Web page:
Making Opportunity Culture a district-wide initiative was important for successful implementation, Bridges said. The district first used Opportunity Culture models in its hardest-to-staff schools. Showing success in the most challenged schools allowed other educators to see the possibilities and become excited for their own school to start.
With all the changes in school structure and new responsibilities for MCLs that an Opportunity Culture brings, Bridges and Jackson said school and district leaders must be ready to provide extra support.
“Again, trust the process. Look at your data, unpack, and check in with your teachers, because you could have an MCL with a really heavy load, so support them and make sure we’re all having this conversation and talking through it,” Bridges said.
As Opportunity Culture spreads, superintendents can also turn to one another for support, as Bridges and Jackson have offered each other.
“It was helpful in some of those conversations, feeling like you weren’t in it by yourself,” Bridges said. “I like Dr. Jackson, and I think he’s smart, so when I knew he was doing [Opportunity Culture] too, I thought OK, yeah, this is good stuff.”
For Jennifer Blaine, as for Bridges, Opportunity Culture was a given when she was named superintendent of Spring Branch in spring 2019. Blaine had served as associate superintendent for talent and operations under Superintendent Scott Muri, overseeing the department responsible for Opportunity Culture implementation. Muri, who moved to Ector County ISD in Odessa, Texas, and has introduced Opportunity Culture there, and Blaine both supported Opportunity Culture implementation, helping to ensure its successful continuation.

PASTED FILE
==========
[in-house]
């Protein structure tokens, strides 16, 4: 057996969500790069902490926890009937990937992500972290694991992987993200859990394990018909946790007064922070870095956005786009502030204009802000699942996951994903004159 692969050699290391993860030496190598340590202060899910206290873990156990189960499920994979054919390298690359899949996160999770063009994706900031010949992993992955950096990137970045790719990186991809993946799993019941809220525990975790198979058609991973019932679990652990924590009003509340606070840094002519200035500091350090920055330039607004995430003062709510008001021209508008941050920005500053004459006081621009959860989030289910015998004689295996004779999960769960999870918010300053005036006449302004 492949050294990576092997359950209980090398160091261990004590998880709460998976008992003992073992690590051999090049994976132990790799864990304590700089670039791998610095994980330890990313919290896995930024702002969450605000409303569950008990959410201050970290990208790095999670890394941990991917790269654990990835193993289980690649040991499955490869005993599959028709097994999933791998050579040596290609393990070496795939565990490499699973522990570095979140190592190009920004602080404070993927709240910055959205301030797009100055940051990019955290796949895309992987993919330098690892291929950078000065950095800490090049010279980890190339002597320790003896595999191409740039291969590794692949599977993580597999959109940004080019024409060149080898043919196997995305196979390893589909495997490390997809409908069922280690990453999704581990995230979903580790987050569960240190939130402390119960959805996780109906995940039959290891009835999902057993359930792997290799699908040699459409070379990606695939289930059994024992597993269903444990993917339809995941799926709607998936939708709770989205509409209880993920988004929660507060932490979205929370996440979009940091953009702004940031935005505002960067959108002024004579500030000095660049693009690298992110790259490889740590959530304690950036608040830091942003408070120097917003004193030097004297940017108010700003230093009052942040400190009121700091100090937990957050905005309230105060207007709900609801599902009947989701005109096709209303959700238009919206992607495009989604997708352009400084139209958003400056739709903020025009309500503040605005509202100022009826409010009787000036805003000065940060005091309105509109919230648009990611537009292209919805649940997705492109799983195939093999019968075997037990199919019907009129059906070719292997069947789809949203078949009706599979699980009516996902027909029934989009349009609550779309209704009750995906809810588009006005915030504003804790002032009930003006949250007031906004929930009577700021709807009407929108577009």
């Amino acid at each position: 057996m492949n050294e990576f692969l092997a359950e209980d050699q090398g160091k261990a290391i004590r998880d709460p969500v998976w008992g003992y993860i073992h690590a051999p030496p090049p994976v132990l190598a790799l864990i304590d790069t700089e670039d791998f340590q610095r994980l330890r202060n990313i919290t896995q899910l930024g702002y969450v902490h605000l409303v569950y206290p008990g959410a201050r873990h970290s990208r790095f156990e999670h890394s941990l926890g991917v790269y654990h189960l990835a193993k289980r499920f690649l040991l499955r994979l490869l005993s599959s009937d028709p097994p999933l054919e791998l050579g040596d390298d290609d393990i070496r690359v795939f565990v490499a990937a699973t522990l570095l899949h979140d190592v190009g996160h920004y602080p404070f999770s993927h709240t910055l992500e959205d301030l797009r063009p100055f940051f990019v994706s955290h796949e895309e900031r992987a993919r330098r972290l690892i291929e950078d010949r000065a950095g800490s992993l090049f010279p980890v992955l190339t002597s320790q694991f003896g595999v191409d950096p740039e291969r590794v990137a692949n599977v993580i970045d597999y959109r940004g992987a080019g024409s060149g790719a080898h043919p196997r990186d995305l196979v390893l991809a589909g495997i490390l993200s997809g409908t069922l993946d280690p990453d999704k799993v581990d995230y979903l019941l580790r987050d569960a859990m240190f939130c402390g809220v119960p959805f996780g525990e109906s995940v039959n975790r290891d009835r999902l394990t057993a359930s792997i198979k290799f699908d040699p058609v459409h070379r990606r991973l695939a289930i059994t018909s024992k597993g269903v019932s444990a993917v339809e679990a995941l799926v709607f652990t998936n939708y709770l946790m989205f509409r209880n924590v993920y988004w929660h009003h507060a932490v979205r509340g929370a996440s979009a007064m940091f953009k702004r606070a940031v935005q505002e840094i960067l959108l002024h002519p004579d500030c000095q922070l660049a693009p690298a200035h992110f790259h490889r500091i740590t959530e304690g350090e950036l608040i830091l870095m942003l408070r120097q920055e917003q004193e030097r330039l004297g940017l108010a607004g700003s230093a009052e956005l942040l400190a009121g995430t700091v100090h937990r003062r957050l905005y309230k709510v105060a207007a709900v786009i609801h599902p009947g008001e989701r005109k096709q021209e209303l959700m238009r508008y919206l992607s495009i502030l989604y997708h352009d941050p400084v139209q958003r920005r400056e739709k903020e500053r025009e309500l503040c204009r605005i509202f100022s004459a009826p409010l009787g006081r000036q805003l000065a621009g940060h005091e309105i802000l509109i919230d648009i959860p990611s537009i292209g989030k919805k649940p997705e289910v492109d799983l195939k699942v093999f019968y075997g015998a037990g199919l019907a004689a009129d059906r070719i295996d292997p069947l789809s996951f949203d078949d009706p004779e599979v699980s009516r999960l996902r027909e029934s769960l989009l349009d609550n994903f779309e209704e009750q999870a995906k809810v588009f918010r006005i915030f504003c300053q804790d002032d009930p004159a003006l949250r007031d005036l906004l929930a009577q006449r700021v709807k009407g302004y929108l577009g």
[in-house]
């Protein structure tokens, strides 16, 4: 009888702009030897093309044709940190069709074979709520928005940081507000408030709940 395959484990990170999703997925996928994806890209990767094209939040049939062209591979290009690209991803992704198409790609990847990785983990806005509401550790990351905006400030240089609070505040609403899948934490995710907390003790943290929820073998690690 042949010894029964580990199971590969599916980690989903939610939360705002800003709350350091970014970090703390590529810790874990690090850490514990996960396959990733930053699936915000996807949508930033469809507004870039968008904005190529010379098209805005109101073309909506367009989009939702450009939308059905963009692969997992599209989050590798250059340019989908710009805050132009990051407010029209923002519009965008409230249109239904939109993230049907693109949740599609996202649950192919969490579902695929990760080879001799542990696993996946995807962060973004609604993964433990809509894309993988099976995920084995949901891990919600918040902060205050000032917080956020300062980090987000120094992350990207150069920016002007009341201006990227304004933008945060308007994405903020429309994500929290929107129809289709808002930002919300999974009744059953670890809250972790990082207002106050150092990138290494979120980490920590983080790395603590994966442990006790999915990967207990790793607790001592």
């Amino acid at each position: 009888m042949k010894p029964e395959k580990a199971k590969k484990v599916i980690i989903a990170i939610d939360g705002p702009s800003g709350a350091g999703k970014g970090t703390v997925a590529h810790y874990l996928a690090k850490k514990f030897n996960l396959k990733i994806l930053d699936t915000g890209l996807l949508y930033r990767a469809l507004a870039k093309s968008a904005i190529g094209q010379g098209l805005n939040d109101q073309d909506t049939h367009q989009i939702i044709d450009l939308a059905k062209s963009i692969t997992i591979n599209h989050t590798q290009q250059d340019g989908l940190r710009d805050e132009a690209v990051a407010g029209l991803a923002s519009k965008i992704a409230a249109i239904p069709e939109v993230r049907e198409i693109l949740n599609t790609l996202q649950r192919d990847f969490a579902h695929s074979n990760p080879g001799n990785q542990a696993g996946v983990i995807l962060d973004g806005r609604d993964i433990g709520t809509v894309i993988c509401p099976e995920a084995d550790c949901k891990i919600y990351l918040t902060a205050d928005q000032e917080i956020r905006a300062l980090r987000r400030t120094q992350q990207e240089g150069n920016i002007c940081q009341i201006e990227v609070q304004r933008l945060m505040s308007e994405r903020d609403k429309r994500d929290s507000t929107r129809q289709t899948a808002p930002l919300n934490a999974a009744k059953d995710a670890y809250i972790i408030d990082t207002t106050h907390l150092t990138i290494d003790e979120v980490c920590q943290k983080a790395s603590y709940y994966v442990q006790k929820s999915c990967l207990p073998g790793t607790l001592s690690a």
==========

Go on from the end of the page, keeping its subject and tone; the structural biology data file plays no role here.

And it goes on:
“We were very thoughtful about how we did this,” Blaine said. “It’s one of those things that is such a positive, different way to think about staffing and about supporting teachers and growing teachers and providing opportunity.”
Superintendents must “create the right conditions for this type of innovation to flourish,” Muri said. “This would include removing barriers, planting a vision, supporting good thinking, and encouraging the process.”
In Spring Branch, Muri introduced the Opportunity Culture concept to the talent team that Blaine led.
“Her team bought into it and ran with it, creating a great environment,” Muri said. “If I needed to communicate something or remove a barrier, it was: Create the conditions with a good leader in place, empower them and get out of the way.”
Because the concept of Opportunity Culture challenges the status quo, Muri said, superintendents need to help people think differently about the profession.
“People think they know what a teacher is, and Opportunity Culture creates a different picture of the word ‘teacher,’ and the role, and that can be a challenge to communicate that to an audience” that isn’t part of the design process, he said. “Opportunity Culture allows us to expand the very simple definition of ‘teacher.’ ”
At Spring Woods High School, having a clear vision from district leadership, after designing school implementation from the bottom up, made the entire campus feel more supported, Principal Jennifer Collier said.
“The culture on the campus as a whole is just completely different—it’s a culture where students feel more supported because teachers are happier, and teachers are happier because they feel more supported on instruction,” Collier said.
“We’ve absolutely seen teacher retention, not only in the system as a whole, but those folks that go into those Opportunity Culture roles,” Blaine said. “And likewise, teachers who are coming in brand new are feeling like they have more support on the campus.”
Along with innovation, flexibility, and strong communication, these districts and their leaders share another trait: an all-in-this-together attitude.
“The benefits for us are exponential,” Bridges said. “It doesn’t just happen in the classrooms that have the extra support—it happens in the schools. It changes the environment. It changes the way it feels.”
Jackson agrees. “I hear our teachers talking. They’re more positive about work, they are extremely excited to be in Vance County, they are extremely excited about the support they receive, and it becomes contagious for us,” he said. “And our students are the benefactors of all of this work.”